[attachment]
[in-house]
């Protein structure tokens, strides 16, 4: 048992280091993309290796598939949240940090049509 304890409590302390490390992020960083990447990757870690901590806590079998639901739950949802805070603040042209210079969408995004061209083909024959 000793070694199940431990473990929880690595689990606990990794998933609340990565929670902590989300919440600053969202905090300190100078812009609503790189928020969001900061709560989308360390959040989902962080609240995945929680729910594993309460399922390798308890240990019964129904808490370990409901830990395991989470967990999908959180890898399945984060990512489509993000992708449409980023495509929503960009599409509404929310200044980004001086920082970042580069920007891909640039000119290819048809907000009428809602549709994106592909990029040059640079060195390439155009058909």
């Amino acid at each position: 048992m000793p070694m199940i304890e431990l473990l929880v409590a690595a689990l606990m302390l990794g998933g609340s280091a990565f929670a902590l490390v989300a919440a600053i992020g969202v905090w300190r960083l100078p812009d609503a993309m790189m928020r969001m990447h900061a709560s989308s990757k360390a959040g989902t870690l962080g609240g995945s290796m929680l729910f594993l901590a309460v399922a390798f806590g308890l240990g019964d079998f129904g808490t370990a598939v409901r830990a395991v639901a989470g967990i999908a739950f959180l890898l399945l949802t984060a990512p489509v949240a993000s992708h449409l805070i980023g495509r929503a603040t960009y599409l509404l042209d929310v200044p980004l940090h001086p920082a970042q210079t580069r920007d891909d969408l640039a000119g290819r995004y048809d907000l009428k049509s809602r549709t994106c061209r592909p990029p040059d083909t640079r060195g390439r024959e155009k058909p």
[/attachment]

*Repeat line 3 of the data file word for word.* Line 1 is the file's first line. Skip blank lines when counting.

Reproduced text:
């Amino acid at each position: 048992m000793p070694m199940i304890e431990l473990l929880v409590a690595a689990l606990m302390l990794g998933g609340s280091a990565f929670a902590l490390v989300a919440a600053i992020g969202v905090w300190r960083l100078p812009d609503a993309m790189m928020r969001m990447h900061a709560s989308s990757k360390a959040g989902t870690l962080g609240g995945s290796m929680l729910f594993l901590a309460v399922a390798f806590g308890l240990g019964d079998f129904g808490t370990a598939v409901r830990a395991v639901a989470g967990i999908a739950f959180l890898l399945l949802t984060a990512p489509v949240a993000s992708h449409l805070i980023g495509r929503a603040t960009y599409l509404l042209d929310v200044p980004l940090h001086p920082a970042q210079t580069r920007d891909d969408l640039a000119g290819r995004y048809d907000l009428k049509s809602r549709t994106c061209r592909p990029p040059d083909t640079r060195g390439r024959e155009k058909p």